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Spokane, Washington  Est. May 19, 1883
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It’s finally back to school at fire-damaged academy

Jeff McGaha of A Pro Window Washing puts finishing touches on Oaks Classical Christian Academy Friday as history teacher Carolyn Garfield readies her lessons. 
 (Brian Plonka / The Spokesman-Review)
Jeff McGaha of A Pro Window Washing puts finishing touches on Oaks Classical Christian Academy Friday as history teacher Carolyn Garfield readies her lessons. (Brian Plonka / The Spokesman-Review)

The burned hallways had vanished, replaced with newly painted white walls.

Parents had escorted their children to the school days before classes begin today and exclaimed, “It smells new in here.”

A worker carried an overhead projector in each hand Thursday, the day the remodeled Oaks Classical Christian Academy received its occupation permit.

Last week, the school was a rush of activity as teachers began setting up their classrooms for the first time since an arson fire heavily damaged the building June 2. The fire caused $1 million in damage to the private school at 4224 E. Fourth Ave.

This month, investigators acted on a tip and matched fingerprints at the scene to a former Oaks student.

The fire ended classes two weeks early for grade school students last June, while high school students finished the year in the school’s undamaged portable classrooms.

This fall, 248 students in kindergarten through 12th grade are beginning the school year a week late with a back-to-school assembly. They plan to honor the firefighters who helped save their school.

“I think the parents are all ready to get school started,” said school principal Bruce Williams.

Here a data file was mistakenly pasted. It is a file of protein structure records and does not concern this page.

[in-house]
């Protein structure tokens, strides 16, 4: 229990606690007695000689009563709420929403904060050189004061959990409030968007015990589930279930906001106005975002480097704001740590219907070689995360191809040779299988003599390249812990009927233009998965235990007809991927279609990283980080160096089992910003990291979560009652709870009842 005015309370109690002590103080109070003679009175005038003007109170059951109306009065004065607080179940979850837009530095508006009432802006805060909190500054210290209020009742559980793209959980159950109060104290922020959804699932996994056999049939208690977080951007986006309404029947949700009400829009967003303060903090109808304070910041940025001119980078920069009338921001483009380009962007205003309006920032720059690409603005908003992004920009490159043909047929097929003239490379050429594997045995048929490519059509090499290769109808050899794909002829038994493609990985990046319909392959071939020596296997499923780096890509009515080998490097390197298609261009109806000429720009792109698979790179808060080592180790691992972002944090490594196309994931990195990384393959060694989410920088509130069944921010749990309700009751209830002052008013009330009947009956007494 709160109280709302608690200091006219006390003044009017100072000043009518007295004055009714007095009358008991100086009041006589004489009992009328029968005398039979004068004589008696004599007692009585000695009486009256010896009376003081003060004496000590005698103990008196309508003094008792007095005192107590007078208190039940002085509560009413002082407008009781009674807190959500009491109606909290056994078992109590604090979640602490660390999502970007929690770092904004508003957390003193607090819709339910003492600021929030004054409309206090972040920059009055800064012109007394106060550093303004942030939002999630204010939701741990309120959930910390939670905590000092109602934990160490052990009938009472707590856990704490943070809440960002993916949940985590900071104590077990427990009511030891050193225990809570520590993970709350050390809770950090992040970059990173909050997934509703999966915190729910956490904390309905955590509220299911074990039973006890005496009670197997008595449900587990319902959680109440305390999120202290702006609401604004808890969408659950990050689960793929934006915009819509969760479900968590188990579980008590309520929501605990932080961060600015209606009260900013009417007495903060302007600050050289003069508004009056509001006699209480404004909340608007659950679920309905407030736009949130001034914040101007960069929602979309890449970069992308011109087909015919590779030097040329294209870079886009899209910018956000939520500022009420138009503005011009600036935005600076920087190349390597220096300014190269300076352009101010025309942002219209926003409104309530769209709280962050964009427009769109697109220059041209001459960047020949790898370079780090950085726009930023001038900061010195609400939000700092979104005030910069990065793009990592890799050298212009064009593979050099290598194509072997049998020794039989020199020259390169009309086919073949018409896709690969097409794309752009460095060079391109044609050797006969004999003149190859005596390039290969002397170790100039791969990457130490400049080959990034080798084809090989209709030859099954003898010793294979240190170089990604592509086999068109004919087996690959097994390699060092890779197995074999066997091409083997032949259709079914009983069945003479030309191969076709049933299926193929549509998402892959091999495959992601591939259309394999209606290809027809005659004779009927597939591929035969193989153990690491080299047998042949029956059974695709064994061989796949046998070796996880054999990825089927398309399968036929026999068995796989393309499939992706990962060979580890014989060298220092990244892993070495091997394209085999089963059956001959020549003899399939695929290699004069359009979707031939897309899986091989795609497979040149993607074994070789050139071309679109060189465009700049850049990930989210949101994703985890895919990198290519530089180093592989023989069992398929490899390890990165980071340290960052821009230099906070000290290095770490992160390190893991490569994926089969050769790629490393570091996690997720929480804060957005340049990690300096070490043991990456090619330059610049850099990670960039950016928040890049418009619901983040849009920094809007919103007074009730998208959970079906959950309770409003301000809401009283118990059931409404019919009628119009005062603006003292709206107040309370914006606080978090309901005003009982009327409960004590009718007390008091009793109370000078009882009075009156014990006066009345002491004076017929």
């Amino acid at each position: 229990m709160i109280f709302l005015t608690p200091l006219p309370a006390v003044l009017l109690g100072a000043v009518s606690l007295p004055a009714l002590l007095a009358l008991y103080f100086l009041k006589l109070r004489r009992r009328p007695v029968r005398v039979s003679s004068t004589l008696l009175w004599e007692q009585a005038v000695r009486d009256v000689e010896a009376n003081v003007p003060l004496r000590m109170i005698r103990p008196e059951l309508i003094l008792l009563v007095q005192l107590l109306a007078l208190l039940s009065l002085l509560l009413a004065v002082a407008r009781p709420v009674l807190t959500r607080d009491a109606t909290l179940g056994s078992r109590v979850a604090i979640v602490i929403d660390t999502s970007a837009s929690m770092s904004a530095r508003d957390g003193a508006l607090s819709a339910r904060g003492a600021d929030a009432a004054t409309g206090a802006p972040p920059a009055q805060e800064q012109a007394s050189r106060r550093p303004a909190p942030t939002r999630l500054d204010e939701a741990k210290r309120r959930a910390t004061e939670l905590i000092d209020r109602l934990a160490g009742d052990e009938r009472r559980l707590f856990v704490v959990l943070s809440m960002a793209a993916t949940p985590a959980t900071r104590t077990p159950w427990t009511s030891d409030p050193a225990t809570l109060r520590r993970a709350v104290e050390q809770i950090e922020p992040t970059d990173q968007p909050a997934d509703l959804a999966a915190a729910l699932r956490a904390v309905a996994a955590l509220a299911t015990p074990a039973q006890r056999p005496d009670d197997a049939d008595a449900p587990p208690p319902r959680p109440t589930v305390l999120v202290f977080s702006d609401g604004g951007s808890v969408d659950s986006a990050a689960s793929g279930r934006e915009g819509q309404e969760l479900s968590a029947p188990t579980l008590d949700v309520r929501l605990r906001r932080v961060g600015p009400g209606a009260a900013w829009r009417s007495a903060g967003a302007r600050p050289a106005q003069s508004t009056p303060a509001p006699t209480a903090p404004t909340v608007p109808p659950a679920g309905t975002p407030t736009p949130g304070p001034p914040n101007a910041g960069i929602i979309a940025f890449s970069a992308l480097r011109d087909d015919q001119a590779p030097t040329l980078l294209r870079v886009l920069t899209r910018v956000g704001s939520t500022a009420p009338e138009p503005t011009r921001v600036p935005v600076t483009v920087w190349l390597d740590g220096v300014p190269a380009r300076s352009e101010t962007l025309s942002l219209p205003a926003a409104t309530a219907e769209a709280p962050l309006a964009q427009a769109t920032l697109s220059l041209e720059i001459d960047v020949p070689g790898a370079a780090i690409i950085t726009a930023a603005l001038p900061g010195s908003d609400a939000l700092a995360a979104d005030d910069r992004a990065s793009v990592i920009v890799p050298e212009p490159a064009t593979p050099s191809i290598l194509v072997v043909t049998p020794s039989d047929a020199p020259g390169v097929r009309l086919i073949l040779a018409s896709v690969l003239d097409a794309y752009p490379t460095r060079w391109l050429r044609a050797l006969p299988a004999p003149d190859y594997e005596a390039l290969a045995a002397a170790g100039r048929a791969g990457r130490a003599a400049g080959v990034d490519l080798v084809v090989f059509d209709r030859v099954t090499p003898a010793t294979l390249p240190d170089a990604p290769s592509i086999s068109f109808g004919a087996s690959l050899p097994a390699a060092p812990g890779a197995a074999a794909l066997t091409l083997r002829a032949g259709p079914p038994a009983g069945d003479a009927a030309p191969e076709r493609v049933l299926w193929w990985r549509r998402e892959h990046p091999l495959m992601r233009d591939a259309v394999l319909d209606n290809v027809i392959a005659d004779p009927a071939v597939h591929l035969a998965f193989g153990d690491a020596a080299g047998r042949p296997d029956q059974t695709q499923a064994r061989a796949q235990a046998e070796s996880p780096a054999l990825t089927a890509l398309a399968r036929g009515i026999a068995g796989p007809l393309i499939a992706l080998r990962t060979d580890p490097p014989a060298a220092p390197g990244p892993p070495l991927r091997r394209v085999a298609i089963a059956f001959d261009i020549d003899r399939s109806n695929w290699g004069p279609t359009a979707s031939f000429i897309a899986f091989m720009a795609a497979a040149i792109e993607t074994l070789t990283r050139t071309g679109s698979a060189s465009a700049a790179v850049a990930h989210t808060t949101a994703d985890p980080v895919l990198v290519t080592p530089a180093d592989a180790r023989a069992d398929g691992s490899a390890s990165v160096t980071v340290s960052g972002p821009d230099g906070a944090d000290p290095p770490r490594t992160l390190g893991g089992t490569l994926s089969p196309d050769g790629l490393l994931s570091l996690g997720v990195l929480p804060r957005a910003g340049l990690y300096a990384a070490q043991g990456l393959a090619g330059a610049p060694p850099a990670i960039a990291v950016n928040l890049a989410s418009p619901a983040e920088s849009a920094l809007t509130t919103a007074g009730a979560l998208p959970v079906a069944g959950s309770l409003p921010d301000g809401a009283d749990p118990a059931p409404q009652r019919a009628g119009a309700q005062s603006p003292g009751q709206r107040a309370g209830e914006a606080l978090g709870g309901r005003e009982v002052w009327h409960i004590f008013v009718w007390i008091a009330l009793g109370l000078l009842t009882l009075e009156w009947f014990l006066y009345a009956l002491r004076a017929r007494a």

Parents mingled with teachers in the hallway last week. Groups of children roamed their newly remodeled building.

One group stopped to look at the burn marks left on two wooden doors on the north side of the school, which opened in 1996 with 33 students in grades kindergarten through six.

The doors soon will be replaced, and the gym is still being repaired, but classrooms are ready for business.

“It was great to go inside and see that it is all clean and fresh with new material everywhere. It really is a blessing,” said Cheryl Gotzian, parent of two students at the school.

The fire was set about 2 a.m. June 2. Williams got the call at 4:20 a.m. Only as the sun came up did he see the extent of the damage. For months, school officials only knew that someone broke in and started the fire. Days after the fire, nearly every school family arrived to help, Williams said. Only one family has pulled a student from the school since then.

This month, the school learned that a student who had been at Oaks for just a few months has been accused of setting the fire.

Christopher Fairfax, 15, was charged Sept. 19 with first-degree arson and was ordered to undergo electronic home monitoring. He’s scheduled for a hearing Tuesday morning. No trial date has been set.

Fairfax’s family declined to be interviewed but released a statement through their attorney, Carl Hueber.

“Christopher has lived the life of a typical 15-year-old. He has never been in trouble nor the cause of problems. His family was stunned to hear of the allegation as it was extremely aberrant to Christopher’s life so far,” the statement said.

The statement also pointed out that Fairfax has been cooperative with the investigation and that he is working with a psychologist.

Williams said he learned about Fairfax’s alleged involvement in the fire when his parents called to apologize.

“My estimation of them went higher,” Williams said. “They didn’t have to do that.”

Williams said he and the parents prayed together that day.

Fairfax continued coming to school after the fire before anyone knew he had been accused of the crime, Williams said.

Insurance covered the rebuilding costs, Williams said. The gymnasium, which also served as a cafeteria, will be completed by January.

Jeff Gibson, the school board president, said the fire brought everyone together. He was touched that St. George’s, another Spokane private school, offered help and use of its facilities. The community outpouring was overwhelming, he said.

“You plan for every crisis, and you think you’ve got them all down. This was a new one for the playbook,” Gibson said.

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